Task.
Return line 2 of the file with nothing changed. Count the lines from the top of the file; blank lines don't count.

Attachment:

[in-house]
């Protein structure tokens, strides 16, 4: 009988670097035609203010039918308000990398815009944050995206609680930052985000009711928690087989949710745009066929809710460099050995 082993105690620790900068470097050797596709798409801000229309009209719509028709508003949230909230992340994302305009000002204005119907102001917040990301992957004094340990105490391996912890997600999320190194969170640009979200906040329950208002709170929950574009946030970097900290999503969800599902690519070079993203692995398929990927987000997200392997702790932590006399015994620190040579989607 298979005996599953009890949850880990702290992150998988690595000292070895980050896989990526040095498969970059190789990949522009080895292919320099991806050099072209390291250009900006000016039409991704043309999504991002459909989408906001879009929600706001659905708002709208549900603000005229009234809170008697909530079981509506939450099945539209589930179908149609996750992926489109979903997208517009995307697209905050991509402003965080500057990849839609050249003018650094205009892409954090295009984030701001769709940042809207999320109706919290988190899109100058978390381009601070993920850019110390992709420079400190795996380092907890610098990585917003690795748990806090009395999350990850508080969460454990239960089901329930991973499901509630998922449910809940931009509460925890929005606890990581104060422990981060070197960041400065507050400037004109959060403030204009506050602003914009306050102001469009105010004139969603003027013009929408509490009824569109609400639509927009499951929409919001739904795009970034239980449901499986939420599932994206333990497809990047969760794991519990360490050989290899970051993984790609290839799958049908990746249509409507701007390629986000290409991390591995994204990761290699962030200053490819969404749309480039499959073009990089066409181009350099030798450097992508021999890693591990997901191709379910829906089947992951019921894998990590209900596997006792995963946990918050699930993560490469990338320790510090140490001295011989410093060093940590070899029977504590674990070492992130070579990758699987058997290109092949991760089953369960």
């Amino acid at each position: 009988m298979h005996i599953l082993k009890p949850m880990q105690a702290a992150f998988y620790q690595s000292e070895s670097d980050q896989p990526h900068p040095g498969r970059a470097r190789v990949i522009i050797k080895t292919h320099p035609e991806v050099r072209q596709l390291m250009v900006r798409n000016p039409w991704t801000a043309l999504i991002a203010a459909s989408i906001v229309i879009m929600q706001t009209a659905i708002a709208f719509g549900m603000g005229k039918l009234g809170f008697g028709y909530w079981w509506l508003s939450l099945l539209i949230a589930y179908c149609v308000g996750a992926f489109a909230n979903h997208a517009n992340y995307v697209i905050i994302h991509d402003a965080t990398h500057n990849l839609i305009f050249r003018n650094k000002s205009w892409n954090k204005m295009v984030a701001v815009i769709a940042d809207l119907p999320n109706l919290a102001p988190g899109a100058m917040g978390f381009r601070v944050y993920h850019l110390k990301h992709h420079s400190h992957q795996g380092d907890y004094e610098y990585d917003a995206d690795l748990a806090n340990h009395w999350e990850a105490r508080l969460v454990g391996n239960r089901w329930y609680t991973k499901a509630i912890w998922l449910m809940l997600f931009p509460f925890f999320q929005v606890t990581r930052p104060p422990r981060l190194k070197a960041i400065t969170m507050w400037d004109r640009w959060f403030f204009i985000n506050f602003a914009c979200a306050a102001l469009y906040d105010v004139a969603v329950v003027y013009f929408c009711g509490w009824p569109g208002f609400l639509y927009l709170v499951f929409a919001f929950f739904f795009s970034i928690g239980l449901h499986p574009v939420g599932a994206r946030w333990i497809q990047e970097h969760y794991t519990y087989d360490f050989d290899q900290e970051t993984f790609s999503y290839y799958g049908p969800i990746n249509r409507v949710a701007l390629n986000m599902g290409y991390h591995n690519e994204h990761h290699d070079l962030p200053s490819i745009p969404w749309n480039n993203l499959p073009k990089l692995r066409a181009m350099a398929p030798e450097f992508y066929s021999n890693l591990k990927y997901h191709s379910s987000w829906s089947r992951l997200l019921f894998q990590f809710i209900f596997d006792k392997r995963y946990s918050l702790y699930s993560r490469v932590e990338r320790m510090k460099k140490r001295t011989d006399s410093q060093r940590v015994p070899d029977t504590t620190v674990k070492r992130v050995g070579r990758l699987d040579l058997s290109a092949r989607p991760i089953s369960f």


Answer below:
């Protein structure tokens, strides 16, 4: 009988670097035609203010039918308000990398815009944050995206609680930052985000009711928690087989949710745009066929809710460099050995 082993105690620790900068470097050797596709798409801000229309009209719509028709508003949230909230992340994302305009000002204005119907102001917040990301992957004094340990105490391996912890997600999320190194969170640009979200906040329950208002709170929950574009946030970097900290999503969800599902690519070079993203692995398929990927987000997200392997702790932590006399015994620190040579989607 298979005996599953009890949850880990702290992150998988690595000292070895980050896989990526040095498969970059190789990949522009080895292919320099991806050099072209390291250009900006000016039409991704043309999504991002459909989408906001879009929600706001659905708002709208549900603000005229009234809170008697909530079981509506939450099945539209589930179908149609996750992926489109979903997208517009995307697209905050991509402003965080500057990849839609050249003018650094205009892409954090295009984030701001769709940042809207999320109706919290988190899109100058978390381009601070993920850019110390992709420079400190795996380092907890610098990585917003690795748990806090009395999350990850508080969460454990239960089901329930991973499901509630998922449910809940931009509460925890929005606890990581104060422990981060070197960041400065507050400037004109959060403030204009506050602003914009306050102001469009105010004139969603003027013009929408509490009824569109609400639509927009499951929409919001739904795009970034239980449901499986939420599932994206333990497809990047969760794991519990360490050989290899970051993984790609290839799958049908990746249509409507701007390629986000290409991390591995994204990761290699962030200053490819969404749309480039499959073009990089066409181009350099030798450097992508021999890693591990997901191709379910829906089947992951019921894998990590209900596997006792995963946990918050699930993560490469990338320790510090140490001295011989410093060093940590070899029977504590674990070492992130070579990758699987058997290109092949991760089953369960």